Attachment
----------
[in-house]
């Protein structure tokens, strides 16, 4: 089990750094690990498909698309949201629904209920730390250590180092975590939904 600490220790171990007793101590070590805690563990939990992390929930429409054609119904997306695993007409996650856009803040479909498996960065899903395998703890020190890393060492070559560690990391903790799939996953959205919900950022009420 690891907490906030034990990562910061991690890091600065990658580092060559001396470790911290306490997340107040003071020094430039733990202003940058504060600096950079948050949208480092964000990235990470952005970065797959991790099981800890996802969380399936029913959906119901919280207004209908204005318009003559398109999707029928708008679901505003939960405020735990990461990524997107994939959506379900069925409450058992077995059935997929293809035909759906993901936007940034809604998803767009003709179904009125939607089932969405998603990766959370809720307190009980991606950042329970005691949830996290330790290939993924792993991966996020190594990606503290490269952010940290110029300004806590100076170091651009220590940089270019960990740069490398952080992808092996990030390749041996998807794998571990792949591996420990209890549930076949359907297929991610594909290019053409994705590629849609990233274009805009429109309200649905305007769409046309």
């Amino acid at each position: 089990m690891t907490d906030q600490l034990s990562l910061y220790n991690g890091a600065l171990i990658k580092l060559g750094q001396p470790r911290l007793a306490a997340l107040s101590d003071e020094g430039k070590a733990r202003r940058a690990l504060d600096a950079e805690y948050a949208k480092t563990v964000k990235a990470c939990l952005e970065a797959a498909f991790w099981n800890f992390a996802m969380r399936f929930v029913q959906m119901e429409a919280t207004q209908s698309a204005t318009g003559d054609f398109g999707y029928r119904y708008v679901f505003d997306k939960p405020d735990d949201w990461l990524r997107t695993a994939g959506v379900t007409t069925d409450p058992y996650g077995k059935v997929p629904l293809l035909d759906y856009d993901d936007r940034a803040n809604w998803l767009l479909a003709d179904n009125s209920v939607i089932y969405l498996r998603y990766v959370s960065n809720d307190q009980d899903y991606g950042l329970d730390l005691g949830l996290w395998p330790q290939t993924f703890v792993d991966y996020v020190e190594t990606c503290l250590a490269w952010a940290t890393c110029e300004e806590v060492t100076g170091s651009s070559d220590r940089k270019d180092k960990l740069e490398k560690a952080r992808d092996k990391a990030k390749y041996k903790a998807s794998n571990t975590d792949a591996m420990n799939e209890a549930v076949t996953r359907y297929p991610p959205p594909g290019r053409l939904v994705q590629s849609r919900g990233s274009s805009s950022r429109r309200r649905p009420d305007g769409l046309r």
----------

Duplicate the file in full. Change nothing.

[in-house]
């Protein structure tokens, strides 16, 4: 089990750094690990498909698309949201629904209920730390250590180092975590939904 600490220790171990007793101590070590805690563990939990992390929930429409054609119904997306695993007409996650856009803040479909498996960065899903395998703890020190890393060492070559560690990391903790799939996953959205919900950022009420 690891907490906030034990990562910061991690890091600065990658580092060559001396470790911290306490997340107040003071020094430039733990202003940058504060600096950079948050949208480092964000990235990470952005970065797959991790099981800890996802969380399936029913959906119901919280207004209908204005318009003559398109999707029928708008679901505003939960405020735990990461990524997107994939959506379900069925409450058992077995059935997929293809035909759906993901936007940034809604998803767009003709179904009125939607089932969405998603990766959370809720307190009980991606950042329970005691949830996290330790290939993924792993991966996020190594990606503290490269952010940290110029300004806590100076170091651009220590940089270019960990740069490398952080992808092996990030390749041996998807794998571990792949591996420990209890549930076949359907297929991610594909290019053409994705590629849609990233274009805009429109309200649905305007769409046309």
């Amino acid at each position: 089990m690891t907490d906030q600490l034990s990562l910061y220790n991690g890091a600065l171990i990658k580092l060559g750094q001396p470790r911290l007793a306490a997340l107040s101590d003071e020094g430039k070590a733990r202003r940058a690990l504060d600096a950079e805690y948050a949208k480092t563990v964000k990235a990470c939990l952005e970065a797959a498909f991790w099981n800890f992390a996802m969380r399936f929930v029913q959906m119901e429409a919280t207004q209908s698309a204005t318009g003559d054609f398109g999707y029928r119904y708008v679901f505003d997306k939960p405020d735990d949201w990461l990524r997107t695993a994939g959506v379900t007409t069925d409450p058992y996650g077995k059935v997929p629904l293809l035909d759906y856009d993901d936007r940034a803040n809604w998803l767009l479909a003709d179904n009125s209920v939607i089932y969405l498996r998603y990766v959370s960065n809720d307190q009980d899903y991606g950042l329970d730390l005691g949830l996290w395998p330790q290939t993924f703890v792993d991966y996020v020190e190594t990606c503290l250590a490269w952010a940290t890393c110029e300004e806590v060492t100076g170091s651009s070559d220590r940089k270019d180092k960990l740069e490398k560690a952080r992808d092996k990391a990030k390749y041996k903790a998807s794998n571990t975590d792949a591996m420990n799939e209890a549930v076949t996953r359907y297929p991610p959205p594909g290019r053409l939904v994705q590629s849609r919900g990233s274009s805009s950022r429109r309200r649905p009420d305007g769409l046309r």